Modeled on military tribunals
The ICC is responsible for prosecuting individuals accused of genocide, crimes against humanity, war crimes, and instigating wars of aggression. The international prosecutors only take action if the accused are not brought before national courts. Countries can also put in their own request for the ICC to initiate proceedings – and the UN Security Council is also able to refer cases to the court.
“The establishment of the criminal court was the realization of one of the great ideas of the century,” says Kress. It’s an idea that the expert in international law is passionate about. He was present at the negotiations in Rome in 1998, in his capacity as a junior official at Germany’s Federal Ministry of Justice.
Today’s International Criminal Court is based on the military tribunals in Nuremberg and Tokyo after World War Two. “But these selective tribunals, which were set up by the victors, always had a legitimacy problem,” Kress comments. Then came the Cold War – and nothing happened for another 40 years. In the 1990s, the UN set up ad hoc criminal courts to deal with crimes committed during the Balkan wars and the genocide in Rwanda. “However, setting up criminal courts to deal with each separate crisis was not a long-term solution,” says Kress. And so the idea of installing a permanent criminal court began to gain traction.
A court that is taken seriously
The international law expert Moritz Vormbaum concedes that “the ICC also made mistakes in the initial years,” as, for example, when at first it was only investigating cases from African countries. But that has changed. “The court no longer shrinks from unpleasant situations in places like Palestine and the Philippines,” says Vormbaum. It’s also investigating cases of abuse in British prisons: “And the agitation in the United States about the possibility of investigations in Afghanistan show that the ICC is taken seriously.”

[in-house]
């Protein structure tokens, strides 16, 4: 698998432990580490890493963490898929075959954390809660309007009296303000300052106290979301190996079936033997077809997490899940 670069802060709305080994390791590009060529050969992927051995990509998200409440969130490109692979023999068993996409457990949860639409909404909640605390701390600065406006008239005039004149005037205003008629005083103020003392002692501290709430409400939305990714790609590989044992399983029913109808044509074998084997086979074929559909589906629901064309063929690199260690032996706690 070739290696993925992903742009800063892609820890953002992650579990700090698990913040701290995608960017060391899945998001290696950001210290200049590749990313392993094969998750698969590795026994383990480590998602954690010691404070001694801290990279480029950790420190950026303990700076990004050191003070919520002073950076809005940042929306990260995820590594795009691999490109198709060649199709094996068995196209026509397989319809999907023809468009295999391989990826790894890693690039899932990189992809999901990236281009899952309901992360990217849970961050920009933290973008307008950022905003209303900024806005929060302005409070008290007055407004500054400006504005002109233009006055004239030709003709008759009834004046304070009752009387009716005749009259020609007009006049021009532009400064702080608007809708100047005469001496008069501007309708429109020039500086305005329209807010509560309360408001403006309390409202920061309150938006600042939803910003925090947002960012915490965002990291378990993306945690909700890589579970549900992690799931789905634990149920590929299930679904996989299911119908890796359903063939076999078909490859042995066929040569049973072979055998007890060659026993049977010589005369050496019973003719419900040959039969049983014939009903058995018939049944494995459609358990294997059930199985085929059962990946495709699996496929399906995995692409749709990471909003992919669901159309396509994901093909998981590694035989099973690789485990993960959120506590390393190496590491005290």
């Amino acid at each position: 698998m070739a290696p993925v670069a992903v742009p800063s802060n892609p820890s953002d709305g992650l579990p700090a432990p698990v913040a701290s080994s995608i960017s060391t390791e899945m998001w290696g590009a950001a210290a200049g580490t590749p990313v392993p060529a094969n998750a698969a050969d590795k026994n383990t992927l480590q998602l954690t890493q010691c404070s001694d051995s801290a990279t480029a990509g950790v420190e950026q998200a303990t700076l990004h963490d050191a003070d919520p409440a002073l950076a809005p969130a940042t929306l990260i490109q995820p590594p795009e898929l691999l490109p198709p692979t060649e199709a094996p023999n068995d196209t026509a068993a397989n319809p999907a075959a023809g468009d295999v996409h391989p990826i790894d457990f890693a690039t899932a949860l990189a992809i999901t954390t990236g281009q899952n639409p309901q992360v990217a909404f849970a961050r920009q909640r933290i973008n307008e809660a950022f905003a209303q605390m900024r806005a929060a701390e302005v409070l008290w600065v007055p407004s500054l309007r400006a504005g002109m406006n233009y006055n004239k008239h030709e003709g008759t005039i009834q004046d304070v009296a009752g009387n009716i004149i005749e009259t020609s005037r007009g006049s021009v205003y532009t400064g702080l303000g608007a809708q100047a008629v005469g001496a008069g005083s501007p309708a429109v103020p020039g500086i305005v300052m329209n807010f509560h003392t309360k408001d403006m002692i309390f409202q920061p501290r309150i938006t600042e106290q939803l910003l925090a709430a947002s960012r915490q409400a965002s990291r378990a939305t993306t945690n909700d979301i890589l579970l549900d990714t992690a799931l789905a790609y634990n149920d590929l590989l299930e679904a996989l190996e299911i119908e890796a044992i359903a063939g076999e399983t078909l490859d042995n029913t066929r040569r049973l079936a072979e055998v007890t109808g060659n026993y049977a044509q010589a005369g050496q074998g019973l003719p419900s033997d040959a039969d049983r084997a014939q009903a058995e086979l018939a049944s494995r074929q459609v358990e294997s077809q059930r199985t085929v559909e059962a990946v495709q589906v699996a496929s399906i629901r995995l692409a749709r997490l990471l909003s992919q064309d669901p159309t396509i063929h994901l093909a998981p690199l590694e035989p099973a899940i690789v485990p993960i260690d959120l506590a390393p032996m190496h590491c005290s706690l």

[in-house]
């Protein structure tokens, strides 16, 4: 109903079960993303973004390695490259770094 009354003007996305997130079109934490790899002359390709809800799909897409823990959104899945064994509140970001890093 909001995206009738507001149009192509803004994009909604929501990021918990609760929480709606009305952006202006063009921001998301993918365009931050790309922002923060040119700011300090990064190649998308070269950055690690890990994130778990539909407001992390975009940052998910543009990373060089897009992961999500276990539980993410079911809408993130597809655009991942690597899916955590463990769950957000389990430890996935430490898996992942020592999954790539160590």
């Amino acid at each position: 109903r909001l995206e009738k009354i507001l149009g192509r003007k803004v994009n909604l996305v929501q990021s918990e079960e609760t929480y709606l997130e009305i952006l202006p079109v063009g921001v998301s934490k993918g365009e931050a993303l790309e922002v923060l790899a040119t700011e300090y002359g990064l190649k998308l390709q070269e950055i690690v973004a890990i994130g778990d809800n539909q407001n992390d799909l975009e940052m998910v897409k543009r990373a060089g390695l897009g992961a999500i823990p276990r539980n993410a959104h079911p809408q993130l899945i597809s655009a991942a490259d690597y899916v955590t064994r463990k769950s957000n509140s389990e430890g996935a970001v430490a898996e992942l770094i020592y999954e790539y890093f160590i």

There are, however, structural problems. The International Criminal Court has no means of its own for applying pressure, nor does it have its own investigating authorities. Instead, it relies on cooperation from the countries concerned. The justice ministries of the member states are needed to fill the gap. “The member states are obliged to cooperate; this is what they signed up to when they acceded to the criminal court,” says Vormbaum. “Of course, it’s a weakness of the court when member states refuse to cooperate with it – but there simply is no global police that could carry out investigations or order arrests.” The only thing a country has to fear if it refuses to cooperate with the court is political sanctions.
Rolf Mützenich, a leading foreign policy expert with Germany’s Social Democratic Party, is convinced of the ICC’s worth. He’s developing ideas for spreading awareness of the court, particularly in countries that have not yet ratified the Rome Statute. “We can’t just promote the ICC with the respective governments,” he says. “Parliaments and non-governmental organizations are also important disseminators of information and channels for making people aware of the work done by the International Criminal Court.”